On Wednesday, during the confirmation hearing for Scott Pruitt, Trump’s nominee to lead the Environmental Protection Agency, there was a good deal of talk about “balance.” Pruitt, who sued the agency he’s slated to lead 14 times during his tenure as Oklahoma attorney general, spoke of a “false paradigm” stipulating “that if you’re pro-energy you’re anti-environment, and if you’re pro-environment you’re anti-energy.” His record, he insisted, revealed a public servant who’d stood up for his state’s interests—which at times meant suing federal regulators, and at other times meant taking on polluters. He promised to uphold the EPA’s “core mission” of “protecting the American people through common sense and lawful regulations.”
But Pruitt was hard-pressed to identify cases in which he’d stood up for environmental and health protections and against corporations. One of the environmental successes he cited in his opening statement concerned pollution in the Illinois River watershed from chicken manure. When he assumed office, Oklahoma was suing several major poultry producers in an attempt to get them to pay for the damage and change their waste-dumping practices. Pruitt, who’d received at least $40,000 from executives at the poultry companies in question during his election campaign, told the Senate Environment and Public Works Committee that he resolved the lawsuit by crafting “an historic agreement to clean up that river.” In reality the agreement was toothless, as The New York Times reported recently, amounting to a decision to “conduct a study of the appropriate level” of pollutants in the watershed.
Pruitt was asked repeatedly about his cooperation with energy companies in suing federal agencies, and in sending letters they’d written under his own name, while also collecting significant campaign contributions from those same businesses. In his defense, Pruitt argued that what was good for industry was good for Oklahoma’s economy and its people. It was New Jersey Democrat Cory Booker who challenged him most successfully on this point. Booker asked if Pruitt knew how many children in Oklahoma have asthma; he didn’t. The figure is 111,000, or one in 10. Booker pointed out that the vast majority of lawsuits Pruitt filed against the EPA were efforts to undermine limits on air pollution, which directly affects asthma.
“You’ve been writing letters on behalf of polluting industries,” Booker said. “I want to ask you, how many letters did you write to the EPA about this health crisis?” He continued, “I want to know what actions you’ve taken in the past six years in your capacity as protector of the welfare of Oklahoma citizens to protect that welfare of those 111,000 children. Did you ever let any of them write letters on your letterhead to the EPA?” The answer, of course, is no. Pruitt claimed that he would not have had standing to do so, because there hadn’t been an injury to the state. “Injury?” Booker shot back, incredulous that 111,000 asthmatic children wouldn’t be considered as such.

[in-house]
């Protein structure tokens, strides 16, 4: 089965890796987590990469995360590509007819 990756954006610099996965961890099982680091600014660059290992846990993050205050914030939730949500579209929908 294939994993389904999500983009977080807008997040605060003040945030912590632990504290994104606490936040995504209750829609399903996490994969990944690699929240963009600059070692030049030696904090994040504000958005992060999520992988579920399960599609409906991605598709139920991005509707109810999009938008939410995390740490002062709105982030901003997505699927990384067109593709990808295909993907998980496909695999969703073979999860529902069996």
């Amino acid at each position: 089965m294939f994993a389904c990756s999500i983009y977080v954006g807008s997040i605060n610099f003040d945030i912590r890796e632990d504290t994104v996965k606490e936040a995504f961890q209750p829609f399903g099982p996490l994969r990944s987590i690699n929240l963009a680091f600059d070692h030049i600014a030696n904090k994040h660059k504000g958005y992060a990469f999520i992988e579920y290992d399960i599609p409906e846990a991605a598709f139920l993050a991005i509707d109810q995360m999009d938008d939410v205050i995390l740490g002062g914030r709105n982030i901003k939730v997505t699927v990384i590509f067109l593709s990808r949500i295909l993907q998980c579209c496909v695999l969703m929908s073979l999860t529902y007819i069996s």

Later, when California Senator Kamala Harris asked Pruitt if he’d ever taken a corporation to court for violating environmental laws, he searched through the papers on the table in front of him to find a list he’d provided to the committee, finally naming a suit against Mahard Egg Farm. But that suit, like most of the others on his list, was initiated before he took office. Another case he mentioned, against ConocoPhillips, was a financial-fraud case, not an environmental suit.
Pruitt made other attempts to soften his record on environmental health threats, particularly on climate change and mercury. On Wednesday Pruitt claimed he to be “concerned” about mercury, and acknowledged that the neurotoxin is “very dangerous.” A few years ago, however, he sued twice to block mercury regulations, arguing in one filing that “the record does not support EPA’s findings that mercury…pose[s] public health hazards.” On climate, Pruitt conceded in his opening statement that “the climate is changing and human activity in some manner impacts that change.” He also said that the EPA does have an “obligation” to regulate carbon dioxide, and that he would enforce a 2009 decision that classified carbon emissions as a danger to human health (which he’d sued to overturn in 2012). But Pruitt hedged it all by insisting that the the extent of human impact on climate is “subject to continuing debate and dialogue.” That’s simply not true—there is broad agreement within the scientific community that human activity is the primary driver of climate change, and that we should do something about it.
Pruitt’s testimony, and his record, does not instill confidence that he will, once confirmed to lead the EPA, which is likely. Failure to exercise the EPA’s authority will have real consequences for human health. Just as Pruitt’s hearing was beginning on Wednesday, the National Aeronautics and Space Administration and the National Oceanic and Atmospheric Administration announced that 2016 was the third year in a row to shatter global temperature records. The Times reported, “Temperatures are heading toward levels that many experts believe will pose a profound threat to both the natural world and to human civilization.” According to a major report released by the White House last year, those threats include 11,000 premature deaths each year from extreme heat waves, the spread of infectious disease, malnutrition, and depression. Pruitt’s supporters speak of restoring balance between industry and regulation; the truly dangerous imbalance we face is ecological.